Language, Self and Society: A Social History of Language (BOK)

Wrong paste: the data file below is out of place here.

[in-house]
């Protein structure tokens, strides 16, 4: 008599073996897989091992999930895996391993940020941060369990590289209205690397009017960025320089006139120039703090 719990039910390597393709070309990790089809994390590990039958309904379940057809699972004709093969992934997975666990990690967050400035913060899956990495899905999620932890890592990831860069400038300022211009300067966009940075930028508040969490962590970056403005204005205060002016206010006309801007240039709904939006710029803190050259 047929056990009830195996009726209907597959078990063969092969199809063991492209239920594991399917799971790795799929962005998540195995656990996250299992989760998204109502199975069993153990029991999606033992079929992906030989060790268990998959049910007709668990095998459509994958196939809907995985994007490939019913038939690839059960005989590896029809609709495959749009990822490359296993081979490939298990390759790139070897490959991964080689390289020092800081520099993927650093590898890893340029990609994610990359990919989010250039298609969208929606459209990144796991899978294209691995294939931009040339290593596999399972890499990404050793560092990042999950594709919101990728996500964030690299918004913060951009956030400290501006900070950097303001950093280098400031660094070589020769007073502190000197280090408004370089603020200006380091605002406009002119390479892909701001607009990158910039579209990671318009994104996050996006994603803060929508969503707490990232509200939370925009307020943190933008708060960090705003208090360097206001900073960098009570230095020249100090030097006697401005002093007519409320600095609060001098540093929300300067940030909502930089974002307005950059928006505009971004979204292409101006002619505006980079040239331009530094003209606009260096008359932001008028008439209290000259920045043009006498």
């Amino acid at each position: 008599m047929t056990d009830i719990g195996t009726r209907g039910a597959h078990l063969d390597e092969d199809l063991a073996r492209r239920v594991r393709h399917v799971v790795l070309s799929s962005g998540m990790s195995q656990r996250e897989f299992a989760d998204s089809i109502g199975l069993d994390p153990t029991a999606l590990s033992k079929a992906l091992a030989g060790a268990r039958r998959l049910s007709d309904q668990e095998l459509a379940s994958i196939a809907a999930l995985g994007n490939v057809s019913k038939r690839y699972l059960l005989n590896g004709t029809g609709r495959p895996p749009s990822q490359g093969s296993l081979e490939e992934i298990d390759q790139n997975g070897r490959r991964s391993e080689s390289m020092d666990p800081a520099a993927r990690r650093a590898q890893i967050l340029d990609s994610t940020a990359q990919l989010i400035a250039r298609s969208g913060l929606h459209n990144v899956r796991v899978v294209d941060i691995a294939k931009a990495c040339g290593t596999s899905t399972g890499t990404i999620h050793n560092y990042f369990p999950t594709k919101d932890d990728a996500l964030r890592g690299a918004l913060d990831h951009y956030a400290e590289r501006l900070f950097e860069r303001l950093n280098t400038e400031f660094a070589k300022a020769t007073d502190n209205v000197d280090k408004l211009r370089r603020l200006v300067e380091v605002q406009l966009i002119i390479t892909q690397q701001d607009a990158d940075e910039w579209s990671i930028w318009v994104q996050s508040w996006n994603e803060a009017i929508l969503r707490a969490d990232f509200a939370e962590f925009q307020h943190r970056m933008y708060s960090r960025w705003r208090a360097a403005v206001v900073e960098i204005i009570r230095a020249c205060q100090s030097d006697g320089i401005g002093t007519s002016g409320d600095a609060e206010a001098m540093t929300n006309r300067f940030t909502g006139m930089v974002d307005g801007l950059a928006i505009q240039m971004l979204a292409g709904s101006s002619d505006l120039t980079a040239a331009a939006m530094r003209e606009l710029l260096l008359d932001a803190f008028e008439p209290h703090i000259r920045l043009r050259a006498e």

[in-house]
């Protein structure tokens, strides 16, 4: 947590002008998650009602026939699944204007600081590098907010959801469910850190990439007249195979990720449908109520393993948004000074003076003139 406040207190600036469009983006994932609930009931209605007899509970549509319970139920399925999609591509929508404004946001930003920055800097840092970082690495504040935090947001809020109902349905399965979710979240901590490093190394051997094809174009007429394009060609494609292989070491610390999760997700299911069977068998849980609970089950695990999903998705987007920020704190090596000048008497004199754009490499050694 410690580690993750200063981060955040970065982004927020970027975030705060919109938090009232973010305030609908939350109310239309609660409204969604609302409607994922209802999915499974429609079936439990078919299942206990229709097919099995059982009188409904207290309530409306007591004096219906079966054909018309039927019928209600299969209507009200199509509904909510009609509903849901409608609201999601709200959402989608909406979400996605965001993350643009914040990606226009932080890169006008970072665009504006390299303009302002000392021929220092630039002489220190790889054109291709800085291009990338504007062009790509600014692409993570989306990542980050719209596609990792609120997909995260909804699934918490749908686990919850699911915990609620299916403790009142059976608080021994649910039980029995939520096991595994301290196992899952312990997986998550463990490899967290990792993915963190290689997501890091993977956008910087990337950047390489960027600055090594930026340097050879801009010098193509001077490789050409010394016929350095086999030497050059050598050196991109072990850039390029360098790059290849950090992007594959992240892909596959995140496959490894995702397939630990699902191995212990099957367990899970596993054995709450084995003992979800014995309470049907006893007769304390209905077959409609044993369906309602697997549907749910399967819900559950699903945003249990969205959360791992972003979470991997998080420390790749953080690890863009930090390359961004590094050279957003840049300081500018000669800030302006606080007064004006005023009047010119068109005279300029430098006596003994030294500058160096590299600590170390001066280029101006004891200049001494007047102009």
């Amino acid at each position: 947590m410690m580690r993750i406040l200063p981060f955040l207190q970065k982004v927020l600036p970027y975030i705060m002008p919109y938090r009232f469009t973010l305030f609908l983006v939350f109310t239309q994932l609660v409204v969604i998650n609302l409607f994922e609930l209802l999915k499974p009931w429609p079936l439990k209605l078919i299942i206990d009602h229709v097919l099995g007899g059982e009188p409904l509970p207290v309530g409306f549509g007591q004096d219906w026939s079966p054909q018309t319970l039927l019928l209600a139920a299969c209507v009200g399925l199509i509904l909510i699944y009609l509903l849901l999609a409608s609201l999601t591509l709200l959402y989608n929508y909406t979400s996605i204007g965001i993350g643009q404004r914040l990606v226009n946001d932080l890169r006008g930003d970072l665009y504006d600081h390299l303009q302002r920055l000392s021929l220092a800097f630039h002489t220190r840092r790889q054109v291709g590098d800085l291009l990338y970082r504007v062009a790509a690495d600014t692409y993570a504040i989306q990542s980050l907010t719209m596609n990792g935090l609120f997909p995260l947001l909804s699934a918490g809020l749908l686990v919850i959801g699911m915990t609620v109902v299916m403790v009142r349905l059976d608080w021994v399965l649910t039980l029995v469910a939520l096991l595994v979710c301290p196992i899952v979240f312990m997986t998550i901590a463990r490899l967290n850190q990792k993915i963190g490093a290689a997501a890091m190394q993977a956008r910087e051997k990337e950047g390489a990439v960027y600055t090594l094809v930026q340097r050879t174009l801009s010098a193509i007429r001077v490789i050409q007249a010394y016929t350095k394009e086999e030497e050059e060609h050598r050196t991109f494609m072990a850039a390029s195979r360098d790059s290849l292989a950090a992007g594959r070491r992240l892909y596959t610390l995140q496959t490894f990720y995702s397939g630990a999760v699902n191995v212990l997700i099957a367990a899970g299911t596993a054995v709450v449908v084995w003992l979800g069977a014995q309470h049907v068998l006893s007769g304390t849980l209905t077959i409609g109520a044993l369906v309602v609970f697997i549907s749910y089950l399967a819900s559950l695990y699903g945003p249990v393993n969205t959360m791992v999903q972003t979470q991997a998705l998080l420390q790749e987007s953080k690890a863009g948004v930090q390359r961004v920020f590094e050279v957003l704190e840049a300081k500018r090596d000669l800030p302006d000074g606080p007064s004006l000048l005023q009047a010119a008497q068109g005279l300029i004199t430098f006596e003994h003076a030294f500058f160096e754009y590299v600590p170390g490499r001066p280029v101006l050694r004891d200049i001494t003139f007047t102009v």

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This important book examines the role of written and spoken language in shaping our sense of reality, in exchanges of social life, and in fashioning our sense of self. It develops a distinctive, socio--historical approach to these issues, offering a range of illuminating studies in the social history of language. The first section discusses the history of specially charged languages (Latin, Hebrew, and the speech--forms of the Quakers). The second section examines the politics of language, paying special attention to dialect and the relations between the language of conquerors and the conquered. In the third section, the relation between forms of expression and the development of personal self--definition is discussed. This key work will make a major contribution to the interdisciplinary study of language. It will be of interest to students and researchers in social history, linguistics, and the history and sociology of language.